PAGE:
• A - Asymmetry: Half the spot doesn’t look like the other half.
    • B - Border: The borders of the spot are uneven.
    • C - Color: The spot is more than 1 color.
    • D - Diameter: The spot is bigger than ¼ inch (6 millimeters), which is about the size of a pencil eraser.
  • Changing: A spot that has changed. This includes a change in the size, shape, texture, color, or surface (such as bleeding). Check for any new symptoms, such as itching or tenderness.

Watch the video below for more information about melanoma and the signs to look out for when checking your skin.

How to Check Your Skin

Follow these steps when doing your monthly skin exam:

When examining each part of your body, compare it to the photos in your photo kit. If you notice any concerning spots, mark their location in your body map or book of printed photos.

  1. Gather your supplies. In addition to your photo kit, you may want to have the following supplies to do your skin exam:
    • Full-length mirror
    • Hand-held mirror
    • Comb or hair dryer
    • A magnifying glass so you can look at your skin more closely
    • Your body map
    • Pen or pencil to fill in your body map and table
  2. Start by checking your moles and birthmarks for any changes. Remember to look for the ABCDs of melanoma. Look out for any sores that haven’t healed.
  3. Then, check your upper body. Look at your face, neck, and ears in the mirror.
  4. Check your scalp. Use a comb or a hair dryer on a cool setting to move your hair so that you can see your skin better. You can ask someone to help you with this.
  5. Look closely at your fingernails, palms of your hands, forearms, and upper arms.
  6. Look at the front and back of your body in the full-length mirror. Use the hand mirror to get a closer look at spots or to help you check the back of your body. Lift your breasts to check the skin underneath.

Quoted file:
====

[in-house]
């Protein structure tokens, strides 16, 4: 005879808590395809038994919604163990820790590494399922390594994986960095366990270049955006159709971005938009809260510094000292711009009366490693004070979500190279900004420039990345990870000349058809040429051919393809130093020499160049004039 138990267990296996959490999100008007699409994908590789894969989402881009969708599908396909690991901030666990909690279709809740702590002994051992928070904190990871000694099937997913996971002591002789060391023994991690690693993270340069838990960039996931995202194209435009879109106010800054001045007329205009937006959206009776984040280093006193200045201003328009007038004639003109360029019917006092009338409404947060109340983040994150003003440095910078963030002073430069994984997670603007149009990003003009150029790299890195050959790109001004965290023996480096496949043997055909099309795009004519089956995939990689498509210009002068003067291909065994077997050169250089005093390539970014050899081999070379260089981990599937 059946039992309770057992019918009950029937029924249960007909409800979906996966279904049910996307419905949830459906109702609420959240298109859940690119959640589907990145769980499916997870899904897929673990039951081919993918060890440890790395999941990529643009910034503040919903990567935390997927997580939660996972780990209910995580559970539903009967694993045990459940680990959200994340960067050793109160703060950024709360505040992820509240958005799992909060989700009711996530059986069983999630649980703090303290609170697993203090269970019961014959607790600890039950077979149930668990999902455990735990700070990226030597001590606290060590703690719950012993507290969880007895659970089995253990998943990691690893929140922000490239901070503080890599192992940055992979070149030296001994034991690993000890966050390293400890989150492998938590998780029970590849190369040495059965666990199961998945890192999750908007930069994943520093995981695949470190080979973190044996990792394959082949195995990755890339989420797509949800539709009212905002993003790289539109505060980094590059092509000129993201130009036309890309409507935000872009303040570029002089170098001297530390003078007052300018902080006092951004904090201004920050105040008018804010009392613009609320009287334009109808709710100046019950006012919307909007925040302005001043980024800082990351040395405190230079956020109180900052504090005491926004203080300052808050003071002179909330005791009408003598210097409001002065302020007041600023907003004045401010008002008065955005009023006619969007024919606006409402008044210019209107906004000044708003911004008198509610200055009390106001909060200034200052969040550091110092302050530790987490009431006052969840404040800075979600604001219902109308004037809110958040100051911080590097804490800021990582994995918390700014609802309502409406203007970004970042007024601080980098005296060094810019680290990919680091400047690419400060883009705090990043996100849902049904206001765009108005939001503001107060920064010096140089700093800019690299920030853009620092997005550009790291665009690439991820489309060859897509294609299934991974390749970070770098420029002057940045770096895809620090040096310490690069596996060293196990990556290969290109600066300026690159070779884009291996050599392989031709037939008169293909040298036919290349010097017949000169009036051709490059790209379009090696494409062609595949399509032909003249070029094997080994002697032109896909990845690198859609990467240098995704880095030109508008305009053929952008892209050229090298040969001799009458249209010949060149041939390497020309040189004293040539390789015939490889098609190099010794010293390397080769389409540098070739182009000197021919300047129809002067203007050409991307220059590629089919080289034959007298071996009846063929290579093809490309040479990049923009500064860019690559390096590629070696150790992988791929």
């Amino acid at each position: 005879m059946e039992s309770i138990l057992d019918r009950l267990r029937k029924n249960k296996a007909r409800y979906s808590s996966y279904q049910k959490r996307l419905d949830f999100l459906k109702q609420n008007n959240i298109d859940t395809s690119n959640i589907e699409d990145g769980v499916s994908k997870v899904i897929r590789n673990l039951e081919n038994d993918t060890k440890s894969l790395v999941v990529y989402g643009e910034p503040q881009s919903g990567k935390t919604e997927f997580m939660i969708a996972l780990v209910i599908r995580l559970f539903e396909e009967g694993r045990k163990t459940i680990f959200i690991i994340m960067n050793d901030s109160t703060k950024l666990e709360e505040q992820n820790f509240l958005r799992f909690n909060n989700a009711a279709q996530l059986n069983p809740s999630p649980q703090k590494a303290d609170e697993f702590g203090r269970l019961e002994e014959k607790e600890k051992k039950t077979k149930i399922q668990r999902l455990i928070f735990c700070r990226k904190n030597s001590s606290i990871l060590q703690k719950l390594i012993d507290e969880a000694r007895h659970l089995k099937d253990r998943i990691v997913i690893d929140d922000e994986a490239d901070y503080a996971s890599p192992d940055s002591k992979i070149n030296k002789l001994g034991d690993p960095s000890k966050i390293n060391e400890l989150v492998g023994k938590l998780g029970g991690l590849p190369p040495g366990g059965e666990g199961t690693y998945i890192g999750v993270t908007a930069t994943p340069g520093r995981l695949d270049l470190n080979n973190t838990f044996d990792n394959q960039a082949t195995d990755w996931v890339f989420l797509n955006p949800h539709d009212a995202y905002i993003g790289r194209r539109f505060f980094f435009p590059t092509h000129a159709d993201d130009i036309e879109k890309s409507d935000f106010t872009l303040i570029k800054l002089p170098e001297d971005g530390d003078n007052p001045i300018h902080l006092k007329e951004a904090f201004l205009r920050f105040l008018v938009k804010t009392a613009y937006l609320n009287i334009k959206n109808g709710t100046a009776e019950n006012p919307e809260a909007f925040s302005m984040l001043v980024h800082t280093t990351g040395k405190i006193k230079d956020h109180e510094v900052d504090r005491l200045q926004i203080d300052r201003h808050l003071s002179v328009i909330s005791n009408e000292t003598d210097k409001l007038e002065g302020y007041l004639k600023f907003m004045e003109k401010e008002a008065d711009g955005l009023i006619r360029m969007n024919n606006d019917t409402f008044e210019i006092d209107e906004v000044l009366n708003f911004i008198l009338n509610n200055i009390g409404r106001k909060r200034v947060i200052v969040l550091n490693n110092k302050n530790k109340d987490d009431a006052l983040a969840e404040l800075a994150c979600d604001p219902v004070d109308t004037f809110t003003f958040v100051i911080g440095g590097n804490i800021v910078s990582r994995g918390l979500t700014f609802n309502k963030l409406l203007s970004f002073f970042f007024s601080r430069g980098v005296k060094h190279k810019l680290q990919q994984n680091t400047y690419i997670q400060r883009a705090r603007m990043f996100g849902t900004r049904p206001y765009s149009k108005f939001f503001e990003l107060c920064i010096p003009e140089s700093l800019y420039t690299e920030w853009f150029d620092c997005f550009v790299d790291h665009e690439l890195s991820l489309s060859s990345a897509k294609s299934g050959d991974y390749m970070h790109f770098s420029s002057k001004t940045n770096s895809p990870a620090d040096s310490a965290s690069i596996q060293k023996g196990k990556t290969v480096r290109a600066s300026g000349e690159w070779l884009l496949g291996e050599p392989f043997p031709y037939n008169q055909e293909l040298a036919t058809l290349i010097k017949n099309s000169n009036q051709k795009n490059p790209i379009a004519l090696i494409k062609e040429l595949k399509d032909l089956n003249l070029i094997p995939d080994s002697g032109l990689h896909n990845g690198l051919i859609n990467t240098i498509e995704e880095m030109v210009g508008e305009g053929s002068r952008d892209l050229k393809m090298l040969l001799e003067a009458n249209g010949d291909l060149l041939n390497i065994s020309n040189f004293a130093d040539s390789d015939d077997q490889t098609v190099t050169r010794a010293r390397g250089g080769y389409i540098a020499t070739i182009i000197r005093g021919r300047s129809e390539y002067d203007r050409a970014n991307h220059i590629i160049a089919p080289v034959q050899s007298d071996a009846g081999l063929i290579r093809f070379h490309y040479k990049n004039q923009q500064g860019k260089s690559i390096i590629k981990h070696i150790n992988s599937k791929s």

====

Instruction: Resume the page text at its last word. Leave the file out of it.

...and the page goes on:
7. Raise your arms and look at your left and right sides, and underarm areas.
  8. Check the back, front, and sides of your legs.
  9. Look in between your buttocks and around your genital area.
  10. Sit down and look closely at your feet. Look at your toenails, the space between your toes, and the soles of your feet.

Call your healthcare provider if you have any questions.

What to Do If You Find Any New or Changing Skin Spots

If you find any new or changing skin spots, mark where they are on the body map, located in this section, or take a photo. Then, call your dermatologist. It may not be melanoma, but your dermatologist will let you know if you should see them sooner than your regularly scheduled appointment.

Take a photo

If there is a spot that you’re concerned about, you can take a photo of it to show your dermatologist. For more tips on how to take a photo of your skin or spot, read our resource How to Take Pictures of Your Skin for Your Healthcare Provider and How to Take Pictures of Your Scalp for Your Healthcare Provider .

You can send your photo to your MSK dermatologist using your MyMSK account. MyMSK is our patient portal. If you don’t have a MyMSK account, visit, call your doctor for an enrollment ID, or call 646-227-2593 to sign up. For more information, talk with someone in your dermatologist’s office or watch the video How to Enroll in MyMSK: Memorial Sloan Kettering's Patient Portal.


Mark it on your body map

If there is a spot that you’re concerned about, mark its location on your body map. Use the table to record the date you saw it, its size (such as size of a pencil eraser), and what it looks like (such as dark brown and rough).

Bring your body map and table with you to your next dermatology appointment.


Last Updated

Tuesday, June 30, 2020